homeowner geithner v. secretary of treasury geithner -- 6/9/14

Today's selection -- from Stress Test by Timothy F. Geithner. High profile politicians and political appointees have long been public targets. Tim Geithner, a career public servant who had ascended to the position of Secretary of the Treasury found that out during his tumultuous tenure there. In taking the job he relocated from New York to Washington during one of the greatest financial crises in US history -- a crisis he was tasked with helping to solve -- and found himself unable to sell his home:

"Our main problem was the economic fallout from a vicious crisis, Unemployment was 9.6 percent and still rising, so we looked ineffective. As Jon Stewart said while introducing a Daily Show segment about a homeowner who had moved from Westchester to Washington but couldn't sell his home: 'We all know the economy, uh, sucks.' The homeowner in question was me.

"'Hold on. Timothy Geithner, the man responsible for getting us out of this economic shitstorm, cannot sell his house?' correspondent, John Oliver, asked with mock horror. That's right, replied a local real estate agent. 'Oh, God,' Oliver gasped. He spent a lot of the segment making fun of pictures of the blue tiles in my son's bathroom, as if to suggest they should disqualify me from public service.

"Carole and Elise had been inside baking brownies for her high school graduation party when Oliver and his crew showed up to film outside. They were trapped inside the house until he left, and they were pretty upset. Even though The Daily Show was my favorite TV show, and I was certainly a fair target, I was angry at the invasion of our privacy. I hated the idea that my family was by extension subjected to ridicule. I also hated the idea that Elise was graduating from high school, and that my work had kept me away during so much of her last year at home.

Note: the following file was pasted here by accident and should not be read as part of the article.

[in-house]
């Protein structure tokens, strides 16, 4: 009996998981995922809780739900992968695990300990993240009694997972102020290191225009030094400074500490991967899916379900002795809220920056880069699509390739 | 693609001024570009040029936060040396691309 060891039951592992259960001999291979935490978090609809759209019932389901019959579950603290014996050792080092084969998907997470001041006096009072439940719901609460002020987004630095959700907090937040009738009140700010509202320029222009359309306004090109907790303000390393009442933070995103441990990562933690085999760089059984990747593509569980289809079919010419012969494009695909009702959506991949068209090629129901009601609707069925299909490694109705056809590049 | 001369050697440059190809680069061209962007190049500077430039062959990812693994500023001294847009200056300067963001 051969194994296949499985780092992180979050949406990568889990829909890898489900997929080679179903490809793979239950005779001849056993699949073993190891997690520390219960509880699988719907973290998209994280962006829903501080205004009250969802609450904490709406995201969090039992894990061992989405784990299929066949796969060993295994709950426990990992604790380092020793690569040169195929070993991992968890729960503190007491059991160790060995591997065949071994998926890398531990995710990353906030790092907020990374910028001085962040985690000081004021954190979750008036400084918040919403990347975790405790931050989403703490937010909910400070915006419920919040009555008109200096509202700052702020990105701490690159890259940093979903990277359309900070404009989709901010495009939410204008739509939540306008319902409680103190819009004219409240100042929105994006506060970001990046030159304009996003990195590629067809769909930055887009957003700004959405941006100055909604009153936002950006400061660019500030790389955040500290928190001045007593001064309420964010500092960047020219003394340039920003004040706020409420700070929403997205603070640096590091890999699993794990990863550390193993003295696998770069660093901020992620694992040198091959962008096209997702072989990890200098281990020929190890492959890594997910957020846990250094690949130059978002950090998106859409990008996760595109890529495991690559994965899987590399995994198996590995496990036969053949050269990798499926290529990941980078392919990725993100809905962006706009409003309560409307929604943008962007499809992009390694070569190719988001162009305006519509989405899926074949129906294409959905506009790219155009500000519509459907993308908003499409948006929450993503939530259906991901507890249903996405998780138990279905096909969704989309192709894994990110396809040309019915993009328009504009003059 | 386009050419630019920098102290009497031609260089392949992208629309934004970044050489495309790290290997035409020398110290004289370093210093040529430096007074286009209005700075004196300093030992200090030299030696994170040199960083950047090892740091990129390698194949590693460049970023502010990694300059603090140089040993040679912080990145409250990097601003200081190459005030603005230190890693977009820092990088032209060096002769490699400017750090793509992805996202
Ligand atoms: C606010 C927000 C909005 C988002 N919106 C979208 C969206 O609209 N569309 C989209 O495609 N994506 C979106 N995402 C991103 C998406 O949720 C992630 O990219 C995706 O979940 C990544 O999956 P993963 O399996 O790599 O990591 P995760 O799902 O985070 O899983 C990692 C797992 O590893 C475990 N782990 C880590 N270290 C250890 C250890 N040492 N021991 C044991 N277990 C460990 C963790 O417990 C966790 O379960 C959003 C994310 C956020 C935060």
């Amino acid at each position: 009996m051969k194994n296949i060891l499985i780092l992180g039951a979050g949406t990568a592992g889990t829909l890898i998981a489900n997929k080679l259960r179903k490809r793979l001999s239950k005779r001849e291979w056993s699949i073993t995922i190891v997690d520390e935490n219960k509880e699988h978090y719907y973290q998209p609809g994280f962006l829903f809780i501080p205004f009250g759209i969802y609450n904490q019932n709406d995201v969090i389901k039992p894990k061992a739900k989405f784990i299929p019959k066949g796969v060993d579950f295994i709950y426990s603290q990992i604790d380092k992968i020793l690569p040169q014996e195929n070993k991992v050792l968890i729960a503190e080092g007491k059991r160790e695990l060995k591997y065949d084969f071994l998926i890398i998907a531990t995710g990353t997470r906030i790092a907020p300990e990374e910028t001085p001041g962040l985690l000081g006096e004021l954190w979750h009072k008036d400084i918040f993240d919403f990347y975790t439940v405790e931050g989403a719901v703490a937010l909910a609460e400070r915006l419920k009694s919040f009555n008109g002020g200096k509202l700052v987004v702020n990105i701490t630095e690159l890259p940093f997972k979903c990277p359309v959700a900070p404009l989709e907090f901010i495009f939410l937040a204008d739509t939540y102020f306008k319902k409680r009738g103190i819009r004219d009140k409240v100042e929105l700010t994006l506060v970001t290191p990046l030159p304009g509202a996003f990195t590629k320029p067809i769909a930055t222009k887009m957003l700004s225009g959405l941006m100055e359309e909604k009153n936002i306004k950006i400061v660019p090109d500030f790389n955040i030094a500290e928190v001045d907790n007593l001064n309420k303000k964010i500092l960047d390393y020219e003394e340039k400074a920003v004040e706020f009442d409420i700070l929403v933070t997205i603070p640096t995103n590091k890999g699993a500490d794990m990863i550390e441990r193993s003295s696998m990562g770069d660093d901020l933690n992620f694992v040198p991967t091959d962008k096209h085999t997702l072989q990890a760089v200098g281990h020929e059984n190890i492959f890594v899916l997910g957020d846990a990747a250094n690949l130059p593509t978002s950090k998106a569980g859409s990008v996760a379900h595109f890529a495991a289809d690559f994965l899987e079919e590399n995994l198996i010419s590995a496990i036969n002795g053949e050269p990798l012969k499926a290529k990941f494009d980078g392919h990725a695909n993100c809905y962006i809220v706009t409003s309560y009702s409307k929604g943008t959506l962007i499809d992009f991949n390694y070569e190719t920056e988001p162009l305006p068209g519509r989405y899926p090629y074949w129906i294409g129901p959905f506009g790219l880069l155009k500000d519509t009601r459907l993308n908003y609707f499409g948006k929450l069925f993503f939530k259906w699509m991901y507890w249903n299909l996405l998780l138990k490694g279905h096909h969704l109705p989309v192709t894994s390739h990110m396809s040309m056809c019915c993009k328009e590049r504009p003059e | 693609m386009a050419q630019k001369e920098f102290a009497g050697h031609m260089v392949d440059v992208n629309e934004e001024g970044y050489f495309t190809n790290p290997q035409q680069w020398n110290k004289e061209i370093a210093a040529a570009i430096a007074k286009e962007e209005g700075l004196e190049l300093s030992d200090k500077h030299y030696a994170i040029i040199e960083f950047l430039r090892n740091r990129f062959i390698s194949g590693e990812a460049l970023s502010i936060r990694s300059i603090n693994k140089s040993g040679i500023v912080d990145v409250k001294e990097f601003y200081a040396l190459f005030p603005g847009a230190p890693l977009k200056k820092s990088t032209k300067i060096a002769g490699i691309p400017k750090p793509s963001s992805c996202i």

"As the financial crisis began to ebb, my fear and anxiety morphed into numbness and exhaustion and anger. I felt singed. I remember talking over dinner with my close friend Josh Steiner, who had lived through the political attacks on the Clinton administration during his Treasury days, about what was harder to deal with emotionally, fear or anger. He said that anger made it much tougher to keep focus and perspective, and I agreed. I was always pretty good about tuning out fear and focusing on my work, trying to preserve that impression of equanimity, but I had to make a conscious effort not to let the anger eat away at me."


Timothy F. Geithner


Stress Test: Reflections on Financial Crises


Crown Publishing Group


Copyright 2014 by Timothy Geithner


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